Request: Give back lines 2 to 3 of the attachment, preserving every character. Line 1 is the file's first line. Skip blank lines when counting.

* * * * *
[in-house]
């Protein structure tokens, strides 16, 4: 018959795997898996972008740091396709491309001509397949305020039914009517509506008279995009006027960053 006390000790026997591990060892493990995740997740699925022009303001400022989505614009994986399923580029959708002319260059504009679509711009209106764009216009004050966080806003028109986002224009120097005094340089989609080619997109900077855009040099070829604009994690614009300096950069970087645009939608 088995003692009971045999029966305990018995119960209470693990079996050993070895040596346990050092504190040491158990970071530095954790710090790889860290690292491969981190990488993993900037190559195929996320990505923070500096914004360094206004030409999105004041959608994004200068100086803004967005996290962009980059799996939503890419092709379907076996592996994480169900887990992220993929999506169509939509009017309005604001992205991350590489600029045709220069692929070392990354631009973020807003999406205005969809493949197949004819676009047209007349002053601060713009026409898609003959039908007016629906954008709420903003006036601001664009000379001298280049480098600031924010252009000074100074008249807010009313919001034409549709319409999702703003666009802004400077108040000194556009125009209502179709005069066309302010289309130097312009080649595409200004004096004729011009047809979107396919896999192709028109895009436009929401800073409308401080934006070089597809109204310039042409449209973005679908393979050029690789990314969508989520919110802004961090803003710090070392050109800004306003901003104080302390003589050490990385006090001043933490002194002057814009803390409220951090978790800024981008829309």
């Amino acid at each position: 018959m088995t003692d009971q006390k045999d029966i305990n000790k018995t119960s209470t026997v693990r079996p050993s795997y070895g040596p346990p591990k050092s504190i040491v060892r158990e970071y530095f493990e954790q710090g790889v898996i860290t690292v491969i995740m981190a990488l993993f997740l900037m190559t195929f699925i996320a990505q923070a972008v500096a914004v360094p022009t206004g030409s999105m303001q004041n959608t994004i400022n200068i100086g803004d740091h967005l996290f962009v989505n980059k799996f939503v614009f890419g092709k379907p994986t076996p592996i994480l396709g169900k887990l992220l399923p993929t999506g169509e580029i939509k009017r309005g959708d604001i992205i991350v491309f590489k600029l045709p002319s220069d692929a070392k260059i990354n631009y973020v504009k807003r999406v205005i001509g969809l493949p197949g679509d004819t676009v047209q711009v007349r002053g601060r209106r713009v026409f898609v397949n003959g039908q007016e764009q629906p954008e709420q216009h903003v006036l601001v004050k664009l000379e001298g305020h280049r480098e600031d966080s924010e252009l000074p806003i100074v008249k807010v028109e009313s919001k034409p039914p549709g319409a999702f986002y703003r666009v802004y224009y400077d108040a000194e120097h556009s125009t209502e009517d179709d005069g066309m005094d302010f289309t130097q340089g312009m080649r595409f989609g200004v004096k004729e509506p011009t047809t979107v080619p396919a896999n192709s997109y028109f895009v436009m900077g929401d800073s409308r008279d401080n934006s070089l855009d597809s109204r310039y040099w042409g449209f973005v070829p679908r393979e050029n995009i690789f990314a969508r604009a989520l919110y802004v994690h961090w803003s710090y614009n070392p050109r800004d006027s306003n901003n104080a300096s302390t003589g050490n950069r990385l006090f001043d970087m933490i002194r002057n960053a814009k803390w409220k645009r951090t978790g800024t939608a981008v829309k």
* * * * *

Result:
């Protein structure tokens, strides 16, 4: 018959795997898996972008740091396709491309001509397949305020039914009517509506008279995009006027960053 006390000790026997591990060892493990995740997740699925022009303001400022989505614009994986399923580029959708002319260059504009679509711009209106764009216009004050966080806003028109986002224009120097005094340089989609080619997109900077855009040099070829604009994690614009300096950069970087645009939608 088995003692009971045999029966305990018995119960209470693990079996050993070895040596346990050092504190040491158990970071530095954790710090790889860290690292491969981190990488993993900037190559195929996320990505923070500096914004360094206004030409999105004041959608994004200068100086803004967005996290962009980059799996939503890419092709379907076996592996994480169900887990992220993929999506169509939509009017309005604001992205991350590489600029045709220069692929070392990354631009973020807003999406205005969809493949197949004819676009047209007349002053601060713009026409898609003959039908007016629906954008709420903003006036601001664009000379001298280049480098600031924010252009000074100074008249807010009313919001034409549709319409999702703003666009802004400077108040000194556009125009209502179709005069066309302010289309130097312009080649595409200004004096004729011009047809979107396919896999192709028109895009436009929401800073409308401080934006070089597809109204310039042409449209973005679908393979050029690789990314969508989520919110802004961090803003710090070392050109800004306003901003104080302390003589050490990385006090001043933490002194002057814009803390409220951090978790800024981008829309």
């Amino acid at each position: 018959m088995t003692d009971q006390k045999d029966i305990n000790k018995t119960s209470t026997v693990r079996p050993s795997y070895g040596p346990p591990k050092s504190i040491v060892r158990e970071y530095f493990e954790q710090g790889v898996i860290t690292v491969i995740m981190a990488l993993f997740l900037m190559t195929f699925i996320a990505q923070a972008v500096a914004v360094p022009t206004g030409s999105m303001q004041n959608t994004i400022n200068i100086g803004d740091h967005l996290f962009v989505n980059k799996f939503v614009f890419g092709k379907p994986t076996p592996i994480l396709g169900k887990l992220l399923p993929t999506g169509e580029i939509k009017r309005g959708d604001i992205i991350v491309f590489k600029l045709p002319s220069d692929a070392k260059i990354n631009y973020v504009k807003r999406v205005i001509g969809l493949p197949g679509d004819t676009v047209q711009v007349r002053g601060r209106r713009v026409f898609v397949n003959g039908q007016e764009q629906p954008e709420q216009h903003v006036l601001v004050k664009l000379e001298g305020h280049r480098e600031d966080s924010e252009l000074p806003i100074v008249k807010v028109e009313s919001k034409p039914p549709g319409a999702f986002y703003r666009v802004y224009y400077d108040a000194e120097h556009s125009t209502e009517d179709d005069g066309m005094d302010f289309t130097q340089g312009m080649r595409f989609g200004v004096k004729e509506p011009t047809t979107v080619p396919a896999n192709s997109y028109f895009v436009m900077g929401d800073s409308r008279d401080n934006s070089l855009d597809s109204r310039y040099w042409g449209f973005v070829p679908r393979e050029n995009i690789f990314a969508r604009a989520l919110y802004v994690h961090w803003s710090y614009n070392p050109r800004d006027s306003n901003n104080a300096s302390t003589g050490n950069r990385l006090f001043d970087m933490i002194r002057n960053a814009k803390w409220k645009r951090t978790g800024t939608a981008v829309k």